Monday, 22 May 2017

Snail's DNA secrets unlocked in fight against river disease

By Helen Briggs BBC News
16 May 2017

Scientists have decoded the genome of a snail involved in the spread of a deadly parasitic disease.

They say the information will help in the fight against schistosomiasis, an infection caused by a parasitic worm that lives in streams and ponds.

The disease affects millions of people a year in sub-tropical and tropical regions.

More than 100 researchers from around the world have unlocked the DNA secrets of a snail that transmits the parasite.

They say it will help in the understanding of the snail's biology, including new ways to stop the parasite spreading to people.

"Having the knowledge means we can progress at a much faster pace at understanding the disease and reducing the number of people infected," said Dr Joanna Bridger of the University of Brunel, a co-researcher on the study.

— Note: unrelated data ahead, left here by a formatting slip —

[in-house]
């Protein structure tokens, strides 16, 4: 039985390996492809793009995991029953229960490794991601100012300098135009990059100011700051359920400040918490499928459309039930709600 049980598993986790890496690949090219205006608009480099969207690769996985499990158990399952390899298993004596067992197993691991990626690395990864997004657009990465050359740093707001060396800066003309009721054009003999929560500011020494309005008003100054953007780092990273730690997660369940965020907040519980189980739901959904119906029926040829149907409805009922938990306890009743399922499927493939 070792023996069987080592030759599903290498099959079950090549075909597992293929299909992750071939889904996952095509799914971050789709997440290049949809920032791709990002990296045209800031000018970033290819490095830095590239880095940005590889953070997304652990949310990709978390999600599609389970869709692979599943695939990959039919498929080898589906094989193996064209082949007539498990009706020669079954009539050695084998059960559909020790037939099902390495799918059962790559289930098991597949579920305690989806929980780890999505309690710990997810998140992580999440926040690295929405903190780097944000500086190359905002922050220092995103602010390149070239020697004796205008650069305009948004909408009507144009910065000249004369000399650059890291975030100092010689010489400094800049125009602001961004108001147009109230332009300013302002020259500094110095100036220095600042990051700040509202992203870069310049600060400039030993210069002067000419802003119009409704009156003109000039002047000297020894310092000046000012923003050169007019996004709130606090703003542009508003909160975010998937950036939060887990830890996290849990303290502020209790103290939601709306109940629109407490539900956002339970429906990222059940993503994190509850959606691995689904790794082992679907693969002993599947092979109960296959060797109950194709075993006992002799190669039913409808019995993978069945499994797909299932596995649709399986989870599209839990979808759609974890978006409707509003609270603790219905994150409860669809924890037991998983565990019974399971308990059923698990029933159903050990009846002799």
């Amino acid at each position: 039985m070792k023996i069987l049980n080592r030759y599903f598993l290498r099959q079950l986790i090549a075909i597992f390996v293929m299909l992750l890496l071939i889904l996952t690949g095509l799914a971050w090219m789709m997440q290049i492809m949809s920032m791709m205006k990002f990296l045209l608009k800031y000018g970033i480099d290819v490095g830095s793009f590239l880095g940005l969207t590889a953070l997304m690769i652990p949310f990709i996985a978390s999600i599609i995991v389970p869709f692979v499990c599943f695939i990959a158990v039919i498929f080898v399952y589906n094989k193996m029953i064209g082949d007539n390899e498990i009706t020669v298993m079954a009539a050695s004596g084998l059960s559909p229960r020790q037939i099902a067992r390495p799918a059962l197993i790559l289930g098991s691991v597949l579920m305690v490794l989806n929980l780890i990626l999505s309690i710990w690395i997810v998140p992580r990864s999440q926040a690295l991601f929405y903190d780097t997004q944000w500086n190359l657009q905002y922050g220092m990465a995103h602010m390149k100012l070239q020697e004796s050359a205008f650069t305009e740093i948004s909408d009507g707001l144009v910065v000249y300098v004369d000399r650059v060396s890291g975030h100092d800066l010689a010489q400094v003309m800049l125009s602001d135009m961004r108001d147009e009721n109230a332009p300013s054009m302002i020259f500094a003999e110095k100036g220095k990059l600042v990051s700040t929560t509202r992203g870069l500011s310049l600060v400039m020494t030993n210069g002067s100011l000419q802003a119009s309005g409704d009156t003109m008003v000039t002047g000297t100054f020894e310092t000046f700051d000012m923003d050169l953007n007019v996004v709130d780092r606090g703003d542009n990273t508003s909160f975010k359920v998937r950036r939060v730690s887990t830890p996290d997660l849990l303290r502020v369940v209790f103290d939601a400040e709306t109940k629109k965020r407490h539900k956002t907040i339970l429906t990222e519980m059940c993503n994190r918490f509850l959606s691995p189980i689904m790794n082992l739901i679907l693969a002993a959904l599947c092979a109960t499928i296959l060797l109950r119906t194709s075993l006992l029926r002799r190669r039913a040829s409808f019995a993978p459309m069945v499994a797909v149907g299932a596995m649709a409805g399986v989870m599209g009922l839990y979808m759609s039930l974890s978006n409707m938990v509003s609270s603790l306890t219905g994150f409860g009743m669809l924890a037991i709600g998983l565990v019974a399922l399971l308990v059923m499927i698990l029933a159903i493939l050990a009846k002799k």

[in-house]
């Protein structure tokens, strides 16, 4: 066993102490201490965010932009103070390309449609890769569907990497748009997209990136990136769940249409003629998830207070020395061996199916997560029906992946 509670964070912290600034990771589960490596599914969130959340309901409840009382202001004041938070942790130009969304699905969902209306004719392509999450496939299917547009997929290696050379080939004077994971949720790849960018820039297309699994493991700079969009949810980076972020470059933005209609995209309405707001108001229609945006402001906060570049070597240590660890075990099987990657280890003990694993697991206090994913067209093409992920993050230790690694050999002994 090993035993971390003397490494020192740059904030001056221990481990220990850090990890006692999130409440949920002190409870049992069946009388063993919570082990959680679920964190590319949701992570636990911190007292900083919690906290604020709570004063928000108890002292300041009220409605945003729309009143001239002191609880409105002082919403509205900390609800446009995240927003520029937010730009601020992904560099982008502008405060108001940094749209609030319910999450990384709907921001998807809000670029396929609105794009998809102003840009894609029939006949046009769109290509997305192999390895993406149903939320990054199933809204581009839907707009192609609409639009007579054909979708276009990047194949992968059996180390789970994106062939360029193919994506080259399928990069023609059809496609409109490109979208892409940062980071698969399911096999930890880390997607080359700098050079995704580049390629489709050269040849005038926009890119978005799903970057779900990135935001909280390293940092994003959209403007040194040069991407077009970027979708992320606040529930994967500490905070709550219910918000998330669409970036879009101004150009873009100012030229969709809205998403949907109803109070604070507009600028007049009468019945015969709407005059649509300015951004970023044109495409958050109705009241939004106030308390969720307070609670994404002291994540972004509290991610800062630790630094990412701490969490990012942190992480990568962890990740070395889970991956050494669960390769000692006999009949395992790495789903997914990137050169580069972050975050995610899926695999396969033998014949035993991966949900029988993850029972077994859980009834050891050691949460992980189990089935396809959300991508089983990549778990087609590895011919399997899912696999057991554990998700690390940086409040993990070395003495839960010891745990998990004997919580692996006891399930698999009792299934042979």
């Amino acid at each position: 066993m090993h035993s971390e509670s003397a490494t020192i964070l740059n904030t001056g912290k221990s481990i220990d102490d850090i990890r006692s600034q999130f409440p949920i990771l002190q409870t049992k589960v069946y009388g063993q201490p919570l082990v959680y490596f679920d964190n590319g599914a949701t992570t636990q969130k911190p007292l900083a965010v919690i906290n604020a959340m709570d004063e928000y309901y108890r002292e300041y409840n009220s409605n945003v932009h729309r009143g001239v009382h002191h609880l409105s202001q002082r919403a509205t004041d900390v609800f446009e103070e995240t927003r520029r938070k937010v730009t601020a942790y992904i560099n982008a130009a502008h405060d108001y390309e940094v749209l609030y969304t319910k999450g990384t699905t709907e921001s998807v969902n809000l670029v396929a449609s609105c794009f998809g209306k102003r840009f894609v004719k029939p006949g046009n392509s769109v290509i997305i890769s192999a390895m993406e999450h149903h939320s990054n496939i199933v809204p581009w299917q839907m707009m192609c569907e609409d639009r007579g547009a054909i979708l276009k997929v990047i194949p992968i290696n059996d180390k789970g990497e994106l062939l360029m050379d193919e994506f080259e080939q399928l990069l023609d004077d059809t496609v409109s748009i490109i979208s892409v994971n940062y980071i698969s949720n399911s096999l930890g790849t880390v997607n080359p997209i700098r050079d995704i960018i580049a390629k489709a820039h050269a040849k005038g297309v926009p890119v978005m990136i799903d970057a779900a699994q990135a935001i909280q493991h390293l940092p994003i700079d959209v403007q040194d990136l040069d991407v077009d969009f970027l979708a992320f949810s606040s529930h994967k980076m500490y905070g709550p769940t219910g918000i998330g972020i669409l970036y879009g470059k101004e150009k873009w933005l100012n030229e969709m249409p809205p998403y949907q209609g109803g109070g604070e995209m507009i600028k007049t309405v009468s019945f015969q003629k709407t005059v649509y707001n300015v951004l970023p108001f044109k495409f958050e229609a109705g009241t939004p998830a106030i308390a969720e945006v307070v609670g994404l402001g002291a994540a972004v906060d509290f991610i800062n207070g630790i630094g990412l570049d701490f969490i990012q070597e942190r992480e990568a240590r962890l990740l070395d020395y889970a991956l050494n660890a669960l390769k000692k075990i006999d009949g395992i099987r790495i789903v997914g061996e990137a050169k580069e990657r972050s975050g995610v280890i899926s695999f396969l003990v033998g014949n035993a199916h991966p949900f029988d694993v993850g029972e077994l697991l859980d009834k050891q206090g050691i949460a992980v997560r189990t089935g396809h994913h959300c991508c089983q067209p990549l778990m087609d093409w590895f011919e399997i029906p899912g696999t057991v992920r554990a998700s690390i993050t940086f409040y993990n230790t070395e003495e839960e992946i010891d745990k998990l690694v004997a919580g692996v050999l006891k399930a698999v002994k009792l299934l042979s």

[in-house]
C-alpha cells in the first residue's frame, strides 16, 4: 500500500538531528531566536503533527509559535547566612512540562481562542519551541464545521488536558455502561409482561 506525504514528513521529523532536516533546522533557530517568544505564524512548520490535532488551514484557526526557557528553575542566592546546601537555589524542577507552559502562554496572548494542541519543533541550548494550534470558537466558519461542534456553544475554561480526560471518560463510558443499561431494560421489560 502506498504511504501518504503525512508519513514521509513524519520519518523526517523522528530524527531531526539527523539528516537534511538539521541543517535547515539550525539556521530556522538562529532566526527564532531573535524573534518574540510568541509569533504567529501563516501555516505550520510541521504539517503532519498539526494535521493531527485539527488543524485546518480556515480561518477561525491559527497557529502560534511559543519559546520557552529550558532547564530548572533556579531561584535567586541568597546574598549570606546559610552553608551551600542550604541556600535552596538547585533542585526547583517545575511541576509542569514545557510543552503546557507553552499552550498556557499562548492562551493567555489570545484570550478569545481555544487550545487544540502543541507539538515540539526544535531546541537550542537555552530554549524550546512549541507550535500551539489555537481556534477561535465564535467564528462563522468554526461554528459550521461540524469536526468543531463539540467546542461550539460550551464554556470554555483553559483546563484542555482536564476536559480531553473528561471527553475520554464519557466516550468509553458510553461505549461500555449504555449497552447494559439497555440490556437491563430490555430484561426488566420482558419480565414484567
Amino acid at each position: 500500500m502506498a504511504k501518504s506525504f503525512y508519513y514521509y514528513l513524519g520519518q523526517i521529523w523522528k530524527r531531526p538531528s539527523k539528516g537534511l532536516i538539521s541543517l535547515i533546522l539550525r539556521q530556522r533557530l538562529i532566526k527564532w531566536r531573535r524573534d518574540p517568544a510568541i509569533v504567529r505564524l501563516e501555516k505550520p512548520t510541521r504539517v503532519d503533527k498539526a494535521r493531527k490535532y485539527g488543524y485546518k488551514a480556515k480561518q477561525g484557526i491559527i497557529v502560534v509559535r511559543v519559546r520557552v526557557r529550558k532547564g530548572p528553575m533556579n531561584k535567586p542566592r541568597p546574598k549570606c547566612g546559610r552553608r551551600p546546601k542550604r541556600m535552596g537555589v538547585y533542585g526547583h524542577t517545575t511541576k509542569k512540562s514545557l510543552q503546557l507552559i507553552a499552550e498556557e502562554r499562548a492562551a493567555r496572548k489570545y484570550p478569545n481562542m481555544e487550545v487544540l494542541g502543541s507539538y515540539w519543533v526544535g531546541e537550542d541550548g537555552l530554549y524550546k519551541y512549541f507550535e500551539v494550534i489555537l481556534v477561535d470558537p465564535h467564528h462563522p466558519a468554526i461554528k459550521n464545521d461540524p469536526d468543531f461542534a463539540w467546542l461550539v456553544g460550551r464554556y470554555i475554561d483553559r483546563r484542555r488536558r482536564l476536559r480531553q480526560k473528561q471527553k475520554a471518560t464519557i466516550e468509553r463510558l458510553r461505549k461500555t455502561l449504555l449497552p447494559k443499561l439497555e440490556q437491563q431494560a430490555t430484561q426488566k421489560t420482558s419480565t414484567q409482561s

The snail (Biomphalaria glabrata) is found in South America. 

Related snails are responsible for transmitting the parasite in sub-Saharan Africa, where most cases occur.

People become infected when larval forms of the parasite - released by freshwater snails - penetrate the skin in contaminated water.

In the body, the larvae develop into adult worms, which live in the blood vessels and release eggs. 

Some of the eggs are passed out of the body to continue the parasite's lifecycle. 

Others become trapped in body tissues, causing damage to organs.

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